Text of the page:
Code: Select all

#include <stdio.h>

int main(void)
{
 struct num{ unsigned int a:3, b:3, c:2; } n = {0};
  unsigned char *= &n;
  do do printf("%hhu\n", *c);
  while(!(n.a-- && !++n.b));
  while(++n.c);
  return 0; } 


if i compile it without -O, i get the correct results:
Spoiler:
0
7
14
21
28
35
42
49
56
63
70
77
84
91
98
105
112
119
126
133
140
147
154
161
168
175
182
189
196
203
210
217
224
231
238
245
252


if i compile it with -O, i get these wrong results:
Spoiler:
0
7
14
21
28
35
42
49
56
71
78
85
92
99
106
113
120
135
142
149
156
163
170
177
184
199
206
213
220
227
234
241
248


but if i copy the list of all the options that the man page says are turned on by -O, i get the correct results.

any ideas what's going on here?

Code: Select all

factorial product enumFromTo 1
isPrime n 
factorial (1) `mod== 1

User avatar
Dason
Posts: 1311
Joined: Wed Dec 02, 2009 7:06 am UTC
Location: ~/

Re: The "IT DOESN'T WORK!" thread

Postby Dason » Fri May 20, 2011 10:24 pm UTC

I don't get any troubles when I compile it with -O

What are you usual cflags and what version of gcc are you using? Or are you using a different compiler?
double epsilon = -.0000001;

User avatar
hotaru
Posts: 1045
Joined: Fri Apr 13, 2007 6:54 pm UTC

Re: The "IT DOESN'T WORK!" thread

Postby hotaru » Fri May 20, 2011 11:49 pm UTC

Dason wrote:I don't get any troubles when I compile it with -O

What are you usual cflags and what version of gcc are you using? Or are you using a different compiler?

"-O2 -s -Wall -w -pedantic" and gcc 4.6. i just tried gcc 4.5 and it works fine with -O.

Code: Select all

factorial product enumFromTo 1
isPrime n 
factorial (1) `mod== 1

User avatar
phlip
Restorer of Worlds
Posts: 7573
Joined: Sat Sep 23, 2006 3:56 am UTC
Location: Australia
Contact:

Re: The "IT DOESN'T WORK!" thread

Postby phlip » Sat May 21, 2011 7:55 am UTC

The first wrong answer is it going from 56 to 71... which is, unless the optimiser does something weird with the structure packing, {.a=0, .b=7, .c=0} to {.a=7, .b=0, .c=1}.

Which means it's likely doing the n.a--, which should return 0, so the && should short-circuit, but it's doing the ++n.b anyway, which correctly returns 0, so it drops out and does the ++n.c too.

I believe the bits involving the "c" variable are the only not-strictly-defined parts of that code... take those out (say, replace it with printf("%d, %d, %d\n", n.a, n.b, n.c);) and everything should be strictly legal. If you're still getting errors, maybe it's time to pull apart the disassembly and see what it's doing, maybe think about sending a bug report to the gcc guys.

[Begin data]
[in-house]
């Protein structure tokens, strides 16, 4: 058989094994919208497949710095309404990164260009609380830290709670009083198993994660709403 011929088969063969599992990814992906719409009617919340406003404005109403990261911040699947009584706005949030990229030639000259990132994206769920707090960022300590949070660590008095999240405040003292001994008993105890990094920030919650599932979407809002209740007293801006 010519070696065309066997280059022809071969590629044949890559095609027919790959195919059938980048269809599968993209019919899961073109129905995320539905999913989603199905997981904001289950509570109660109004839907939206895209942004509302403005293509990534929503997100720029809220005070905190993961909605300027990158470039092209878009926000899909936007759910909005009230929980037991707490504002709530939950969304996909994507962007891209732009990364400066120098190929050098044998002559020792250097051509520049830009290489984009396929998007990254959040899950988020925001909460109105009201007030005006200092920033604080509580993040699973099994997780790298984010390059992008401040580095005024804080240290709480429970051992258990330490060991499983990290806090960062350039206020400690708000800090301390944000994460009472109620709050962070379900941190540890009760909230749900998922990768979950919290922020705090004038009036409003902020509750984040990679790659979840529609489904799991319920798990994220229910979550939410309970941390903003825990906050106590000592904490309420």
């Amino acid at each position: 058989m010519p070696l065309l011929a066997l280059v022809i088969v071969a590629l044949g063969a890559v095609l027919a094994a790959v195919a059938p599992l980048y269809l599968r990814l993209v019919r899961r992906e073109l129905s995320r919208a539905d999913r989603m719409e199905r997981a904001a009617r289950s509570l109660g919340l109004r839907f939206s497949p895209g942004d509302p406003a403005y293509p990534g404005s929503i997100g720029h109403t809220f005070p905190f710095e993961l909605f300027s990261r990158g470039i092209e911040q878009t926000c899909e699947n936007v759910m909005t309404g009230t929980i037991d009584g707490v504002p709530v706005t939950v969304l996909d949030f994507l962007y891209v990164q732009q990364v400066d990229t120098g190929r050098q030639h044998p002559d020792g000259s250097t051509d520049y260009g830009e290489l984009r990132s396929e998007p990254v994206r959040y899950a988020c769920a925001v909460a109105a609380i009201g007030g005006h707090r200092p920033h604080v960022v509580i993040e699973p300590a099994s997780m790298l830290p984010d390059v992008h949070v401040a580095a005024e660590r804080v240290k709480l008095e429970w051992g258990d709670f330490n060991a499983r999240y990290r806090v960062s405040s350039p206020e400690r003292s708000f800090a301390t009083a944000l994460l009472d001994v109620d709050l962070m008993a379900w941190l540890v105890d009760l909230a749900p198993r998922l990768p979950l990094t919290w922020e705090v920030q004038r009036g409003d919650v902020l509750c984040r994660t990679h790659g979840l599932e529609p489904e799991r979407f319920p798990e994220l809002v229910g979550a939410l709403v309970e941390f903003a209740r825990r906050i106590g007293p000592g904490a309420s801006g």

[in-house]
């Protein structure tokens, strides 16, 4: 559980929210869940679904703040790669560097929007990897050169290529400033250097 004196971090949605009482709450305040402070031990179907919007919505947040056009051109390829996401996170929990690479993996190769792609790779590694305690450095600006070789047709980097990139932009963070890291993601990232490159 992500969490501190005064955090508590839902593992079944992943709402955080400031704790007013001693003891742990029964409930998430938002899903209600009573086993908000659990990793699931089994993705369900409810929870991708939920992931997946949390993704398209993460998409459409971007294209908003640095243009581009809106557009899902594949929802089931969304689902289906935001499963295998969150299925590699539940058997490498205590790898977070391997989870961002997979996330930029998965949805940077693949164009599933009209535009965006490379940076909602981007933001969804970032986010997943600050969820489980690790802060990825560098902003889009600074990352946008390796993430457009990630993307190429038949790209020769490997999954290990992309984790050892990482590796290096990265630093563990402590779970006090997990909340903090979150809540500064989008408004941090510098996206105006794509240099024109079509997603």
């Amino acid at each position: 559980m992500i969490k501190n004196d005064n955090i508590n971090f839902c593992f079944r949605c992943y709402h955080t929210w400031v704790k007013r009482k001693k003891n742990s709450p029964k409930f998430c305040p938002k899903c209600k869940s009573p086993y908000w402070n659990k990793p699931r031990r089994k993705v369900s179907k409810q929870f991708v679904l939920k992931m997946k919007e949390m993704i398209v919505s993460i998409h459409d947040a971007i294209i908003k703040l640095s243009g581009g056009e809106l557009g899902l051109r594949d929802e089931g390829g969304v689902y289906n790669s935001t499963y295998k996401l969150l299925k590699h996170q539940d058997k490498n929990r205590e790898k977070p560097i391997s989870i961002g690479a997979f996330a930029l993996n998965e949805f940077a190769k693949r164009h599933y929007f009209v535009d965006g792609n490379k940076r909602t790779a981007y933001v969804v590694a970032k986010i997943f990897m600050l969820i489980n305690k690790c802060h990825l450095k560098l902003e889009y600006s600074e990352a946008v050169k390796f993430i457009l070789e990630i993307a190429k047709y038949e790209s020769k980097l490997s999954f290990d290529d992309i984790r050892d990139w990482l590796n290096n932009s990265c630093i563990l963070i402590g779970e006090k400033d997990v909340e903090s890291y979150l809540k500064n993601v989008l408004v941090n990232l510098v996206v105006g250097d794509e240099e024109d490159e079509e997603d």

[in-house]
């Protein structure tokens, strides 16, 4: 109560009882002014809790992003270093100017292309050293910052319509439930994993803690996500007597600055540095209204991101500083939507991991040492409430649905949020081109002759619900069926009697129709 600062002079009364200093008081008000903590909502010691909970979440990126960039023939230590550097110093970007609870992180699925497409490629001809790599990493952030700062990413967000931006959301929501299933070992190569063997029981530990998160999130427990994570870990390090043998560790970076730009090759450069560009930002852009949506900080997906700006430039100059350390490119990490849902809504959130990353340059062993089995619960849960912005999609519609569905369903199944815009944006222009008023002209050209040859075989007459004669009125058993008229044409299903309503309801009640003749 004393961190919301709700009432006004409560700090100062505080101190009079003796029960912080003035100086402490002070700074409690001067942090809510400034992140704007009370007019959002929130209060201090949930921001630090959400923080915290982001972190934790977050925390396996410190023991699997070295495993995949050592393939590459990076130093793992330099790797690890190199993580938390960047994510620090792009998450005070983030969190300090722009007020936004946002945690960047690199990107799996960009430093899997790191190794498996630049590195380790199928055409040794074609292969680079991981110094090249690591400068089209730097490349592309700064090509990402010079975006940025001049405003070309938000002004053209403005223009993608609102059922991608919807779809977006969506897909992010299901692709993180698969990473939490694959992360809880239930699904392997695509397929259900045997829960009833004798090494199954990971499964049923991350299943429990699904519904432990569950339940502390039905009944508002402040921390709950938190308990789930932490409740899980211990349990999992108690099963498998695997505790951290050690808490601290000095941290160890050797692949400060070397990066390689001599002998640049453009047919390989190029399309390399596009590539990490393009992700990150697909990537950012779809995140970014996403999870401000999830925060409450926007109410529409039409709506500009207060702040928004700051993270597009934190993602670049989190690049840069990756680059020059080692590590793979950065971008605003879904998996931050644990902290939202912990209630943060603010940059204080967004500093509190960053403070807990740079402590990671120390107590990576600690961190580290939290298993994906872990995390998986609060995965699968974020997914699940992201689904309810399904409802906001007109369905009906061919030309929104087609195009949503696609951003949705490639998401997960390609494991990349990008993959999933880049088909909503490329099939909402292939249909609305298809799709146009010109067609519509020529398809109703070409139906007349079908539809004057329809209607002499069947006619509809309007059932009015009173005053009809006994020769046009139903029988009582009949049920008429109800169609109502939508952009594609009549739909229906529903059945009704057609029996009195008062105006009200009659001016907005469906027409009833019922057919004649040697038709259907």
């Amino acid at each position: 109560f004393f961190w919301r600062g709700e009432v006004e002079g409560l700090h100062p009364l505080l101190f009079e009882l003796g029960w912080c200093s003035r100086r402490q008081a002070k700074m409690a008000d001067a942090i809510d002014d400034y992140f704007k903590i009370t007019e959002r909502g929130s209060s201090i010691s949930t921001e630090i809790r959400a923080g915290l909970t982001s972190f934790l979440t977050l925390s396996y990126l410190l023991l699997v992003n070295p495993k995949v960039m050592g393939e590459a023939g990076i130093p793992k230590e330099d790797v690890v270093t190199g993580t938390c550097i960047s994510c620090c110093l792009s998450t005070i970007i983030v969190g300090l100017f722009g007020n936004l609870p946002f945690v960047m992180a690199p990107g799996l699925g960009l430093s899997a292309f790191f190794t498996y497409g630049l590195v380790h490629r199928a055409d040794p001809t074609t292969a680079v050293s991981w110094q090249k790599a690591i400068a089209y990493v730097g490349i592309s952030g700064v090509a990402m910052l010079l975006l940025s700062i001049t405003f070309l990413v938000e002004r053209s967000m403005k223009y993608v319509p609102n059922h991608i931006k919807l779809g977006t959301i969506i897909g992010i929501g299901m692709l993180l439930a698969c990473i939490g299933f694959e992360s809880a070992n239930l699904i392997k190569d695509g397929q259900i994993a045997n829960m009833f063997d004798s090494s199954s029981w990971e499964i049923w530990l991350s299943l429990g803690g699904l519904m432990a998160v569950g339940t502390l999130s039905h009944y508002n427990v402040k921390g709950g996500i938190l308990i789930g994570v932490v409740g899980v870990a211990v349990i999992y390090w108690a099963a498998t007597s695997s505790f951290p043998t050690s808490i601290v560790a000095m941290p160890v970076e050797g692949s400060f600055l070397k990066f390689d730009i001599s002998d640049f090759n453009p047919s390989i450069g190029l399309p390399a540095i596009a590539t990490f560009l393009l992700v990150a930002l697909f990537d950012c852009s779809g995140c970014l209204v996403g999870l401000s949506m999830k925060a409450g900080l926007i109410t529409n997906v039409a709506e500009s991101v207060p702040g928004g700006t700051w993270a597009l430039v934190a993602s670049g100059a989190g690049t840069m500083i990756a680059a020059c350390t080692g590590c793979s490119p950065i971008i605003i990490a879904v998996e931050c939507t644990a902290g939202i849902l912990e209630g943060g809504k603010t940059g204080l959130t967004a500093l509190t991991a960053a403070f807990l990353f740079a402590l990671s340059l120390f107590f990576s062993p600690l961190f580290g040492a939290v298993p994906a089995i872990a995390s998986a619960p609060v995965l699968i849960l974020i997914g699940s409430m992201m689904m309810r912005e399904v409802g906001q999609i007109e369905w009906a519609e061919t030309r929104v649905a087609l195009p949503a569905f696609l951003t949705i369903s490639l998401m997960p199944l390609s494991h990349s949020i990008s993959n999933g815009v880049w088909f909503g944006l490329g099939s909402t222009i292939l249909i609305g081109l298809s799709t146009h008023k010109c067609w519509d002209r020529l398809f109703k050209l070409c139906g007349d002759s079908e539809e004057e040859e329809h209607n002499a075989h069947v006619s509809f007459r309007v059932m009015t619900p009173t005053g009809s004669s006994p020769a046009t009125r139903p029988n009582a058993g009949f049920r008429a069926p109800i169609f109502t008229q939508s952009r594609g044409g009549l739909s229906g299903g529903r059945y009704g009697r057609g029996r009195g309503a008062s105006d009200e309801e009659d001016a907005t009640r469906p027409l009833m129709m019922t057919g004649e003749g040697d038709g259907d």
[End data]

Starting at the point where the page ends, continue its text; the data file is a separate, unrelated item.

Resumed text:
Can you post the gcc -S? I'd tinker myself, but I only have 4.5.2, and it works for me.

Code: Select all

enum ಠ_ಠ {°□°╰=1, °Д°╰, ಠ益ಠ╰};
void ┻━┻︵​╰(ಠ_ಠ ⚠) {exit((int)⚠);}
[he/him/his]

User avatar
TheChewanater
Posts: 1279
Joined: Sat Aug 08, 2009 5:24 am UTC
Location: lol why am I still wearing a Santa suit?

Re: The "IT DOESN'T WORK!" thread

Postby TheChewanater » Sat May 21, 2011 4:33 pm UTC

It works fine for me in GCC 4.6.
ImageImage
http://internetometer.com/give/4279
No one can agree how to count how many types of people there are. You could ask two people and get 10 different answers.

Osha
Posts: 727
Joined: Wed Dec 03, 2008 3:24 am UTC
Location: Boise, Idaho, USA

Re: The "IT DOESN'T WORK!" thread

Postby Osha » Mon May 23, 2011 3:34 am UTC

This is almost certainly something simple, but it's also something hard to google for.

code segfaults on "lookup["foo"] = 32;"
Spoiler:

Code: Select all

//foo.h
struct Bar;

class Foo{
private:
    Bar* kitty;

public:
    Foo();
    ~Foo();
};

Code: Select all

//bar.h
class Bar {
public:
    Bar();
};

Code: Select all

//main.cpp
#include "foo.h"

Foo f;

int main(int argc, char** argv) {
    return 0;
}

Code: Select all

//foo.cpp
#include "foo.h"
#include "bar.h"

Foo::Foo() {
    kitty = new Bar();
}

Foo::~Foo() {
    delete kitty;
}

Code: Select all

//bar.cpp
#include <map>
#include <string>
#include "bar.h"

std::map<std::string,int> lookup;

Bar::Bar() {
    lookup["foo"] = 32;
}


What I'm guessing is happening here is that C++ doesn't guarantee that an object declared there (global scope, will ever be constructed? But why is the Foo in main.cpp being constructed like expected, what's different? The map works if I change it to a pointer and initialize it with null (and initialize it later on of course), but are things like that guaranteed to work (plain old data, constant initializations)? Is there any way to keep this sort of logic without making lookup a static class member or pointer or something?
Hopefully that all made sense @_@. C++ is so confusing sometimes, and always full of weird little quirks! But I'm stuck with it for this project...
Any insight or reading material would be appreciated :3

User avatar
jaap
Posts: 2094
Joined: Fri Jul 06, 2007 7:06 am UTC
Contact:

Re: The "IT DOESN'T WORK!" thread

Postby jaap » Mon May 23, 2011 3:55 am UTC

Osha wrote:This is almost certainly something simple, but it's also something hard to google for.


I googled "c++ initialization global variable order" and got some good answers.
It seems that while the initialisation of global variables in a single file are done in the order they occur in the file, when you look at globals in different files there are no guarantees and there is no checking for dependencies.

In your case, foo is declared in main but to instantiate it it already needs lookup to exist ( because it instantiates a Bar) and this is not guaranteed.

User avatar
phlip
Restorer of Worlds
Posts: 7573
Joined: Sat Sep 23, 2006 3:56 am UTC
Location: Australia